Muslim: Ramadan

Ramadan Mubarak (Ramadan Blessings to you.)

Nelson Mandela said, “Our human compassion binds us as human beings who have learnt how to turn our common suffering into hope for the future.”

A healthy and mature spirituality knows that life isn’t always easy, but we are more resilient than we think. We develop this maturity by being pushed and tested beyond our comfort levels. Spiritual maturity is also concerned with how to be patient and considerate of ourselves and others even when we are at our physical limits.

Ramadan provides Muslims with the opportunity to develop their inner resources by testing and stretching their physical strength by living with fatigue, hunger and thirst. The communal practice provides a context that is both encouraging and joyful. Ramadan teaches that there is suffering in life but as a community we can face life’s toughest struggles.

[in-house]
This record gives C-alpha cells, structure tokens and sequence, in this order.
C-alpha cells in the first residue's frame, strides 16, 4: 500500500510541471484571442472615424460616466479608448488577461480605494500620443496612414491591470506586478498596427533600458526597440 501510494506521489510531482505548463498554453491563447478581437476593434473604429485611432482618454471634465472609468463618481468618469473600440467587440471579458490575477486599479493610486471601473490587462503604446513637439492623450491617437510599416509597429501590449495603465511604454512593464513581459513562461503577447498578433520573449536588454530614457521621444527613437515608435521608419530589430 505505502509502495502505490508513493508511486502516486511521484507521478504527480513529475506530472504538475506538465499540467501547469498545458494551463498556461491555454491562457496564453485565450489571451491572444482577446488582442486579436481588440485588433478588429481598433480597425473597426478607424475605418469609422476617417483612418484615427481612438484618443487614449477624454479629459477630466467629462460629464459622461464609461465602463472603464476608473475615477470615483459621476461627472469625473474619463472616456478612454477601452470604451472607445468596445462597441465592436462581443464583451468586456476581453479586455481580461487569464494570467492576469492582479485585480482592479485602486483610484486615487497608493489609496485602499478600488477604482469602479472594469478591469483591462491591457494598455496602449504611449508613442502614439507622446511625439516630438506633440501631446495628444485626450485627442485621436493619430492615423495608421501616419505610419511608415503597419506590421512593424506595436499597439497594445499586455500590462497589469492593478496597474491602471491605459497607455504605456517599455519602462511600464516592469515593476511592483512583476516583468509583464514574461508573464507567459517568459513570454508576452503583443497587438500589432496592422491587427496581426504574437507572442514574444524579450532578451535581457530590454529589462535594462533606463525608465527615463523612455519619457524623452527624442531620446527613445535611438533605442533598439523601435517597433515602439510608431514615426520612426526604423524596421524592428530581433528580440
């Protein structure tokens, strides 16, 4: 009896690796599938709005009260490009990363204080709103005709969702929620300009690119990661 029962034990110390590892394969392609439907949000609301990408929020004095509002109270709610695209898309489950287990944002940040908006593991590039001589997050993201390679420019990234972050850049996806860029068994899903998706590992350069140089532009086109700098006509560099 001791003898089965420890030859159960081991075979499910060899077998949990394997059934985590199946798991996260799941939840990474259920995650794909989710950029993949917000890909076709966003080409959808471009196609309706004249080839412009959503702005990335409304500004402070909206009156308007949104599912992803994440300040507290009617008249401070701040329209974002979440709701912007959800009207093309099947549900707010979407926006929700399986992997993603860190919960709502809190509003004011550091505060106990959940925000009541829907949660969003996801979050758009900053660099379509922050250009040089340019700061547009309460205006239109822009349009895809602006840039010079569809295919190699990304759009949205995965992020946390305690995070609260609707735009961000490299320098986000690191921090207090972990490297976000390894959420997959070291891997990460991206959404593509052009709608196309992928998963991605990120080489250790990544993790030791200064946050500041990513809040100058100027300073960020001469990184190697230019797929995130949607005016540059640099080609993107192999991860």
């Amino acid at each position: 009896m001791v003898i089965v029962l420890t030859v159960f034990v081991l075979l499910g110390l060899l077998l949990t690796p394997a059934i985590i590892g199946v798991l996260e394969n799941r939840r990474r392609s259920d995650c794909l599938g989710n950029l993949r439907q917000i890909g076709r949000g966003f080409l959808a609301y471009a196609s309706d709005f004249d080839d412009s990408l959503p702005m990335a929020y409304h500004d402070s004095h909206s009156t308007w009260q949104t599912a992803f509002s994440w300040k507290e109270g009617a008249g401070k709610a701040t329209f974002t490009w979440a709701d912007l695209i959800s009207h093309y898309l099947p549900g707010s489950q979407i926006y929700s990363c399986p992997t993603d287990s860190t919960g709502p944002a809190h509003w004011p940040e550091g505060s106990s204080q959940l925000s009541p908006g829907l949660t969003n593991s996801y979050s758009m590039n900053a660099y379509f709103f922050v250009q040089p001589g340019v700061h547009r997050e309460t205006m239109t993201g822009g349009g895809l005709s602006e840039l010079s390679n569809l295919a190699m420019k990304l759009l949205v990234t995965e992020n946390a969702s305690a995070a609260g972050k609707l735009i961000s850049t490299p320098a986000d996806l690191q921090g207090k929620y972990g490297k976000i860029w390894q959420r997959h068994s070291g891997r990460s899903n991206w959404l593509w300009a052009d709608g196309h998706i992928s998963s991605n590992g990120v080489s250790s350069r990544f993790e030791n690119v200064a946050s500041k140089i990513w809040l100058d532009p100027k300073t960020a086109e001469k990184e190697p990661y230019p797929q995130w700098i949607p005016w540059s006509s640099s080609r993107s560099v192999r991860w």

“Muslims observe Sawm (fasting,) in order to become more compassionate towards those less fortunate than them. By not eating, they become more grateful for all Allah has blessed them with, and this teaches them not to take anything for granted. Sawm is also observed in order to teach Muslims perseverance, dedication and self-control, as well as to cleanse their minds and bodies and bring them closer to Allah through prayer.”

The Islamic calendar follows the phases of the moon, commonly known as the lunar cycle. As a result, the Holy month of Ramadan falls approximately 10 days earlier each year in the Gregorian calendar. Lasting for 30 days, Ramadan will end with the celebratory days of Eid al-Fitr.